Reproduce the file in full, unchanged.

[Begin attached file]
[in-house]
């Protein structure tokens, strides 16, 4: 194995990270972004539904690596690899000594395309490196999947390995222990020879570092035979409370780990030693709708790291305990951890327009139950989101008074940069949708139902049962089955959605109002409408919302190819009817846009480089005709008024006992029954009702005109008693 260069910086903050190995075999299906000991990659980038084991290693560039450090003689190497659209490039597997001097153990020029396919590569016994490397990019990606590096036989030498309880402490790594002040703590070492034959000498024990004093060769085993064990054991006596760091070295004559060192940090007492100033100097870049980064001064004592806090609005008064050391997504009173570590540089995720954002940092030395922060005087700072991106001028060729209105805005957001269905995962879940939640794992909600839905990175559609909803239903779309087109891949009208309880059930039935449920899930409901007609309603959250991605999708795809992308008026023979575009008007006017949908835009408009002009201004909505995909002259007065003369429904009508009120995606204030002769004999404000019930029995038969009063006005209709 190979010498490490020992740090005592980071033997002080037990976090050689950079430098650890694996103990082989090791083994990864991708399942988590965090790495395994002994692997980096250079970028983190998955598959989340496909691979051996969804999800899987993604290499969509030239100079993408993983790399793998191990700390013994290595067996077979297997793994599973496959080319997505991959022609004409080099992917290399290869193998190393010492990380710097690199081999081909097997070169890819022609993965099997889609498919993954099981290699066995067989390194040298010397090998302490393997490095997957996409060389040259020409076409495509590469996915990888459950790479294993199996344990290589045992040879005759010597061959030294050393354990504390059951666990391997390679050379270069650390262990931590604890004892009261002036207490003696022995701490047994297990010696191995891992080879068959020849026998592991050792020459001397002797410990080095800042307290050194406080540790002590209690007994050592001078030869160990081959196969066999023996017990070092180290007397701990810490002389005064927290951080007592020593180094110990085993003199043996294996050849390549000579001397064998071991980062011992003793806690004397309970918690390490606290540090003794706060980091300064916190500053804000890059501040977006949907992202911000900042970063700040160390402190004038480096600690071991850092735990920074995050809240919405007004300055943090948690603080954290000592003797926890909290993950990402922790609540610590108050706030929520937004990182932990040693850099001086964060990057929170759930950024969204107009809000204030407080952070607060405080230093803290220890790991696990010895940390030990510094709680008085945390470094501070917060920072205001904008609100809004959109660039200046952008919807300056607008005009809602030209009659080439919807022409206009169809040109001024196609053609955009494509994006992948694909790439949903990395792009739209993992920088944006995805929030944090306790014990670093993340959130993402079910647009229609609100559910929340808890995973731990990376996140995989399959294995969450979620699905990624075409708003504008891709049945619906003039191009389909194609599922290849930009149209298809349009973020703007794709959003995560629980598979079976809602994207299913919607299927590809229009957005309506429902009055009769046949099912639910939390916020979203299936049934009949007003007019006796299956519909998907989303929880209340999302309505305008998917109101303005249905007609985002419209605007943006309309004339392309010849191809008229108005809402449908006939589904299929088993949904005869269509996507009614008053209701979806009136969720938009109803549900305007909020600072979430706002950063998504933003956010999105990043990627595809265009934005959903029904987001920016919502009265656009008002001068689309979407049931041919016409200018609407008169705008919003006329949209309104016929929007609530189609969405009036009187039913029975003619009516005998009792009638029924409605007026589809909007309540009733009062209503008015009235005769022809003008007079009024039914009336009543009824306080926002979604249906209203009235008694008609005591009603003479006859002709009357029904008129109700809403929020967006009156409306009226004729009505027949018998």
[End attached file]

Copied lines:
[in-house]
């Protein structure tokens, strides 16, 4: 194995990270972004539904690596690899000594395309490196999947390995222990020879570092035979409370780990030693709708790291305990951890327009139950989101008074940069949708139902049962089955959605109002409408919302190819009817846009480089005709008024006992029954009702005109008693 260069910086903050190995075999299906000991990659980038084991290693560039450090003689190497659209490039597997001097153990020029396919590569016994490397990019990606590096036989030498309880402490790594002040703590070492034959000498024990004093060769085993064990054991006596760091070295004559060192940090007492100033100097870049980064001064004592806090609005008064050391997504009173570590540089995720954002940092030395922060005087700072991106001028060729209105805005957001269905995962879940939640794992909600839905990175559609909803239903779309087109891949009208309880059930039935449920899930409901007609309603959250991605999708795809992308008026023979575009008007006017949908835009408009002009201004909505995909002259007065003369429904009508009120995606204030002769004999404000019930029995038969009063006005209709 190979010498490490020992740090005592980071033997002080037990976090050689950079430098650890694996103990082989090791083994990864991708399942988590965090790495395994002994692997980096250079970028983190998955598959989340496909691979051996969804999800899987993604290499969509030239100079993408993983790399793998191990700390013994290595067996077979297997793994599973496959080319997505991959022609004409080099992917290399290869193998190393010492990380710097690199081999081909097997070169890819022609993965099997889609498919993954099981290699066995067989390194040298010397090998302490393997490095997957996409060389040259020409076409495509590469996915990888459950790479294993199996344990290589045992040879005759010597061959030294050393354990504390059951666990391997390679050379270069650390262990931590604890004892009261002036207490003696022995701490047994297990010696191995891992080879068959020849026998592991050792020459001397002797410990080095800042307290050194406080540790002590209690007994050592001078030869160990081959196969066999023996017990070092180290007397701990810490002389005064927290951080007592020593180094110990085993003199043996294996050849390549000579001397064998071991980062011992003793806690004397309970918690390490606290540090003794706060980091300064916190500053804000890059501040977006949907992202911000900042970063700040160390402190004038480096600690071991850092735990920074995050809240919405007004300055943090948690603080954290000592003797926890909290993950990402922790609540610590108050706030929520937004990182932990040693850099001086964060990057929170759930950024969204107009809000204030407080952070607060405080230093803290220890790991696990010895940390030990510094709680008085945390470094501070917060920072205001904008609100809004959109660039200046952008919807300056607008005009809602030209009659080439919807022409206009169809040109001024196609053609955009494509994006992948694909790439949903990395792009739209993992920088944006995805929030944090306790014990670093993340959130993402079910647009229609609100559910929340808890995973731990990376996140995989399959294995969450979620699905990624075409708003504008891709049945619906003039191009389909194609599922290849930009149209298809349009973020703007794709959003995560629980598979079976809602994207299913919607299927590809229009957005309506429902009055009769046949099912639910939390916020979203299936049934009949007003007019006796299956519909998907989303929880209340999302309505305008998917109101303005249905007609985002419209605007943006309309004339392309010849191809008229108005809402449908006939589904299929088993949904005869269509996507009614008053209701979806009136969720938009109803549900305007909020600072979430706002950063998504933003956010999105990043990627595809265009934005959903029904987001920016919502009265656009008002001068689309979407049931041919016409200018609407008169705008919003006329949209309104016929929007609530189609969405009036009187039913029975003619009516005998009792009638029924409605007026589809909007309540009733009062209503008015009235005769022809003008007079009024039914009336009543009824306080926002979604249906209203009235008694008609005591009603003479006859002709009357029904008129109700809403929020967006009156409306009226004729009505027949018998």